What Are Nurse Educators?
Nurse educators are registered nurses who have chosen to teach aspiring nurses. They might be on the faculty in community colleges, universities, technical or vocational schools, nursing schools and the like. Nurse educators often have advanced knowledge and clinical skills, and might continue to work with patients even after becoming teachers. Some with many years of teaching experience might advance to administrative roles. For more information, see our nurse educator career page.
Nursing Education Program Information
Many colleges and universities offer master's degree programs for nursing educators. These programs can be entirely online, or they might be a hybrid format of clinical work and classroom instruction. A doctorate might be required to teach at some schools, especially four-year universities. Doctorate programs often have a strong research or clinical practice element.
Students who enter master's level or doctoral level nursing education programs explore elements of both teaching and nursing, such as teaching strategies, classroom assessment, curriculum design, advanced nursing theory, nursing concepts, and technology advancements in nursing and educational platforms.
Nursing Education Program Types
Nursing education students can choose from options such as master's and doctoral degree programs. Entry into these programs generally requires a registered nursing license and in some cases, several years of hands-on experience in a clinical setting.
Master of Science in Nursing (MSN) programs:
- Usually take two to three years beyond a bachelor's degree, depending on a student's schedule.
- May cover in-depth clinical work and focus on classroom education skills, including communication and teaching strategies.
- Often designed for working RNs.
Ph.D. in Nursing Education programs:
- Typically require between one and three years of study after the master's degree, depending on the course load.
- Offer options for in-depth clinical work and research in nursing as well as instruction and assessment techniques for the post-secondary teaching environment.
- Often designed for working professionals, and may be available entirely online.
Formal nursing education programs can help prepare students to pursue the Certified Nurse Educator (CNE) designation, which requires passing the certification examination. According to the National League for Nursing, the CNE designation demonstrates expertise in core competencies, as well as professionalism and leadership skills useful for faculty positions.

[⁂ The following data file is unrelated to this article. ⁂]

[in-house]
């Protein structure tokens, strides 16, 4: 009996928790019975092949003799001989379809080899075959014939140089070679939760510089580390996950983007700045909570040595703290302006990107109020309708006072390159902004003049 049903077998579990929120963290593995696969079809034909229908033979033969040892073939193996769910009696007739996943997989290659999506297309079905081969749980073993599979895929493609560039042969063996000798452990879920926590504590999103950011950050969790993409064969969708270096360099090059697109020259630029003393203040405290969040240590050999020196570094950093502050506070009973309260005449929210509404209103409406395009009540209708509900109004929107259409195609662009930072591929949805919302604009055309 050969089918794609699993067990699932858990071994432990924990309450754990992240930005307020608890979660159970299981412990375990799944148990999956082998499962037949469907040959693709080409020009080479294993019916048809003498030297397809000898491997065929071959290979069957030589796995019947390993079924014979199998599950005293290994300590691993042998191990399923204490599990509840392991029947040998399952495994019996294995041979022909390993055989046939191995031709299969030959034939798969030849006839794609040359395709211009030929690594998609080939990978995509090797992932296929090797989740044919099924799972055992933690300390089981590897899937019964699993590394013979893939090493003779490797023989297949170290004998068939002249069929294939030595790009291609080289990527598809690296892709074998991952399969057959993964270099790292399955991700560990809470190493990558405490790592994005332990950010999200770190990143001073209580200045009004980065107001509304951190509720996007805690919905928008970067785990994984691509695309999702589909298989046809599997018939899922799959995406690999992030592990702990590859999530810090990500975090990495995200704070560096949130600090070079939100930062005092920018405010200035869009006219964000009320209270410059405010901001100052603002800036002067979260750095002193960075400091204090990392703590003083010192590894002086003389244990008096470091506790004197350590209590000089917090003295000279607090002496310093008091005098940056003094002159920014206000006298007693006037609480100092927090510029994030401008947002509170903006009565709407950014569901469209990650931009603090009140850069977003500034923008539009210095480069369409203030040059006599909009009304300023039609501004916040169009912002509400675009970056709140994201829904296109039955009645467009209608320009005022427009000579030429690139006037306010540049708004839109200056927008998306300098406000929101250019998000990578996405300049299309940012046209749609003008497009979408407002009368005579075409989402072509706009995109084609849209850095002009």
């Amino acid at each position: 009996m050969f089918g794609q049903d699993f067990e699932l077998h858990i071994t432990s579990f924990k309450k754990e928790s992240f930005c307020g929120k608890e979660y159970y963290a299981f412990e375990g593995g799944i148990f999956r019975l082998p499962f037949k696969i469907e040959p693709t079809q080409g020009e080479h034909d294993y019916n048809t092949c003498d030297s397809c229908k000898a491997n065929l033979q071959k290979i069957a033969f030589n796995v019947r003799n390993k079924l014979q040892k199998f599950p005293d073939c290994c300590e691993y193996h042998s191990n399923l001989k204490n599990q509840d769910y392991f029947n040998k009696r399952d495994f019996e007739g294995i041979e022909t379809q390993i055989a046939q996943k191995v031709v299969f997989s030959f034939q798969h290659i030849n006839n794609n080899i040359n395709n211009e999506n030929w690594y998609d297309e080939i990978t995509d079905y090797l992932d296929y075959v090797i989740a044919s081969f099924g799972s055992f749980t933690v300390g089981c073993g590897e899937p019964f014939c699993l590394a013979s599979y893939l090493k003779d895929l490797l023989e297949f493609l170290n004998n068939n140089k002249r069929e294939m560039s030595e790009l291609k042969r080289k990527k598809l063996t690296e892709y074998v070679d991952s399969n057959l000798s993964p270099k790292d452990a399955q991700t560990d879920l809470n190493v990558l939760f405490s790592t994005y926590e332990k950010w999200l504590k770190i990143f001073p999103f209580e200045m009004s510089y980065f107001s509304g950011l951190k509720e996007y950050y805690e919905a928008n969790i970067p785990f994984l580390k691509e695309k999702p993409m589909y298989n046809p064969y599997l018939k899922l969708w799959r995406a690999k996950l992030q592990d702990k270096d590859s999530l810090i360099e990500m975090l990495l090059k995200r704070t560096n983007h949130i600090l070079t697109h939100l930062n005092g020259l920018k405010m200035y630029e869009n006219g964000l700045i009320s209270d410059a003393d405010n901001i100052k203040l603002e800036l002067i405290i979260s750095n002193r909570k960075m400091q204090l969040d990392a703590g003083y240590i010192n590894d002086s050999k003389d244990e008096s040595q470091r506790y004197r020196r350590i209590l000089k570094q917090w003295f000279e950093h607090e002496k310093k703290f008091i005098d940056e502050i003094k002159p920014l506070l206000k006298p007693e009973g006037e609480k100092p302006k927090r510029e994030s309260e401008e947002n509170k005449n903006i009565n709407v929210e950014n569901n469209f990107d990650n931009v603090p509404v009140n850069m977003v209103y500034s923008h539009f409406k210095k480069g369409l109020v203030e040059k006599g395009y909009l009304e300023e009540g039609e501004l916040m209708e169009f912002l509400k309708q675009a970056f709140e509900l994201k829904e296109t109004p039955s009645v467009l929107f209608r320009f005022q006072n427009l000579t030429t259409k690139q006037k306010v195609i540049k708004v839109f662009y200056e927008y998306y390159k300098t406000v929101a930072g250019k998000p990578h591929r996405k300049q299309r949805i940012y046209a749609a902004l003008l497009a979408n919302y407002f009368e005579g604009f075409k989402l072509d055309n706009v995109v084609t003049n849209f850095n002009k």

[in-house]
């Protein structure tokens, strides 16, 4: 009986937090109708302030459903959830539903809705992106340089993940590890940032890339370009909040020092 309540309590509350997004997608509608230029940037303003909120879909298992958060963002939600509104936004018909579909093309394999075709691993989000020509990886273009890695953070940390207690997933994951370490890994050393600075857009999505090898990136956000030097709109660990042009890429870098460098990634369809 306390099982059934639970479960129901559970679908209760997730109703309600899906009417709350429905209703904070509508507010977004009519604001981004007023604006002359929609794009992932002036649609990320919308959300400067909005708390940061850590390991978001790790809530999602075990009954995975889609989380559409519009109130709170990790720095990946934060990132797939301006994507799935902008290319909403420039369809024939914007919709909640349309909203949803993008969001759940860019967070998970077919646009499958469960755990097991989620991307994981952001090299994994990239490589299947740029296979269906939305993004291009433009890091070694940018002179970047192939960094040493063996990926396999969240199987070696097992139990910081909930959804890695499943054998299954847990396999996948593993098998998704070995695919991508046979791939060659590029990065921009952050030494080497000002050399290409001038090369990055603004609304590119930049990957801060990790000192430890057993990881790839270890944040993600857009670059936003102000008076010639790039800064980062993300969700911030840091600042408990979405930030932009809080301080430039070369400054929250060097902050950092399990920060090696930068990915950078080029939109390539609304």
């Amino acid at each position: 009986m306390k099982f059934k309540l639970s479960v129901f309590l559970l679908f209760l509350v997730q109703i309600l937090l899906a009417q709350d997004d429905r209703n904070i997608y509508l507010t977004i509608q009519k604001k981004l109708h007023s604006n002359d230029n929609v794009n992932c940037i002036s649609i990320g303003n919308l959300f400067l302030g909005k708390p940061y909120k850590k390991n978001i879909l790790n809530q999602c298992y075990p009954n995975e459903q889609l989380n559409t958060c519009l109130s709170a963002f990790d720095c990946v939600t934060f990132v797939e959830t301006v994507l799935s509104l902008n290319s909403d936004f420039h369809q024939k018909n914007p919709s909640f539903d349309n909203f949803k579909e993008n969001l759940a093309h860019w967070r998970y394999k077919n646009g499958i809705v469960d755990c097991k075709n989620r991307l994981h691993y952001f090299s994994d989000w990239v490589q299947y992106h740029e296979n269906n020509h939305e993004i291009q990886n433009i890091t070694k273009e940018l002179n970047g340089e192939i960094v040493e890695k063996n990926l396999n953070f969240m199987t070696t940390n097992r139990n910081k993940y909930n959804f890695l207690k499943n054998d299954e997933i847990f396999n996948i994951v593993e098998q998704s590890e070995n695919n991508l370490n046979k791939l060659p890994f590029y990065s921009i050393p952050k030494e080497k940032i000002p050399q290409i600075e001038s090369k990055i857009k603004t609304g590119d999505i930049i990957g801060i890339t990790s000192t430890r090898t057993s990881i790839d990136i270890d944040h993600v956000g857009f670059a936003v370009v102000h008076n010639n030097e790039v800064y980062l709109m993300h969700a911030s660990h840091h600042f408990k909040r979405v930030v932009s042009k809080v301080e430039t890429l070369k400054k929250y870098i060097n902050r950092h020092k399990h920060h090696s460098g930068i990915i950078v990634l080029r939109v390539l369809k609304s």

Nursing Education Course Descriptions
While nursing education schools offer programs with various emphases, most share a basic core curriculum. The following are a few of the more common courses that can be found in nursing education programs:
- Theories of Education: Application of nursing knowledge in the learning environment and instruction on evaluating learning outcomes.
- Evidence-based Evaluation: Critical assessment of educational and learning methods in relation to nursing instruction.
- Quantitative Research: Understanding and developing studies, variables, validity, sampling and measurement.
- Curriculum Design: Exploring learning theory, courses required by accreditation standards and instructional design models focused on nursing.
- Healthcare Leadership: Focus on healthcare principles, best practices used by nurse leaders and development of a professional leadership plan.
Nursing Education Specialties
Students at nursing education schools might choose to focus on particular specialties in the hopes of teaching them to aspiring nurses. These specialties can include, but are not limited to:
- Labor and delivery
- Nursing informatics
- Mental health
With additional education and/or experience, graduates of nursing education programs might go on to pursue career possibilities outside the scope of the nurse educator role. Some of these career paths might include:
- Education Administrators: Oversee academics, research and student services at institutions of higher learning. This position may call for several years experience as a nurse educator.
- Microbiologists: Study how microscopic organisms affect the body and health. Those in this occupation often work closely with others in the healthcare field. A Ph.D. is generally needed.
- Biochemists: Explore how biological processes such as growth, aging, cell development and heredity affect health. Work in this field may prove relevant to the emerging healthcare technology. A doctorate or professional degree is common.
Links to Sources and Associations
The following websites offer more information about nursing education: